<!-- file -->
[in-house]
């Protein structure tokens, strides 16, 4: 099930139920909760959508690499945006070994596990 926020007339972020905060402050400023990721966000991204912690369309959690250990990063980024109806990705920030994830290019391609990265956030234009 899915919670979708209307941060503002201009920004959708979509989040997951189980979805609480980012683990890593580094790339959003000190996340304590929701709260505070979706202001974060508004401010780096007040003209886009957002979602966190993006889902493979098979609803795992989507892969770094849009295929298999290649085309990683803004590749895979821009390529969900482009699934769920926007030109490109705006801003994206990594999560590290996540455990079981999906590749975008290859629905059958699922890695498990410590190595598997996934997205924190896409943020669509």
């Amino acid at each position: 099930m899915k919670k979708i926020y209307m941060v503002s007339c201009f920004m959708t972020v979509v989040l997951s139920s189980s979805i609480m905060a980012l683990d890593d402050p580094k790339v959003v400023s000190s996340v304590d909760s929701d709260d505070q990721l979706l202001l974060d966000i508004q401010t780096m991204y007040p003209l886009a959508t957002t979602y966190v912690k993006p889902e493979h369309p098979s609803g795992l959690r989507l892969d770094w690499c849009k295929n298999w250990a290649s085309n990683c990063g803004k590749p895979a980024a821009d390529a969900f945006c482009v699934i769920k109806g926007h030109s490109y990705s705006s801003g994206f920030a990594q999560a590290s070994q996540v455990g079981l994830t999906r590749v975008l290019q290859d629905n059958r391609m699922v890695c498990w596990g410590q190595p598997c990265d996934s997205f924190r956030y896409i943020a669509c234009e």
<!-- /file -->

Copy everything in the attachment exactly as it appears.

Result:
[in-house]
């Protein structure tokens, strides 16, 4: 099930139920909760959508690499945006070994596990 926020007339972020905060402050400023990721966000991204912690369309959690250990990063980024109806990705920030994830290019391609990265956030234009 899915919670979708209307941060503002201009920004959708979509989040997951189980979805609480980012683990890593580094790339959003000190996340304590929701709260505070979706202001974060508004401010780096007040003209886009957002979602966190993006889902493979098979609803795992989507892969770094849009295929298999290649085309990683803004590749895979821009390529969900482009699934769920926007030109490109705006801003994206990594999560590290996540455990079981999906590749975008290859629905059958699922890695498990410590190595598997996934997205924190896409943020669509």
């Amino acid at each position: 099930m899915k919670k979708i926020y209307m941060v503002s007339c201009f920004m959708t972020v979509v989040l997951s139920s189980s979805i609480m905060a980012l683990d890593d402050p580094k790339v959003v400023s000190s996340v304590d909760s929701d709260d505070q990721l979706l202001l974060d966000i508004q401010t780096m991204y007040p003209l886009a959508t957002t979602y966190v912690k993006p889902e493979h369309p098979s609803g795992l959690r989507l892969d770094w690499c849009k295929n298999w250990a290649s085309n990683c990063g803004k590749p895979a980024a821009d390529a969900f945006c482009v699934i769920k109806g926007h030109s490109y990705s705006s801003g994206f920030a990594q999560a590290s070994q996540v455990g079981l994830t999906r590749v975008l290019q290859d629905n059958r391609m699922v890695c498990w596990g410590q190595p598997c990265d996934s997205f924190r956030y896409i943020a669509c234009e």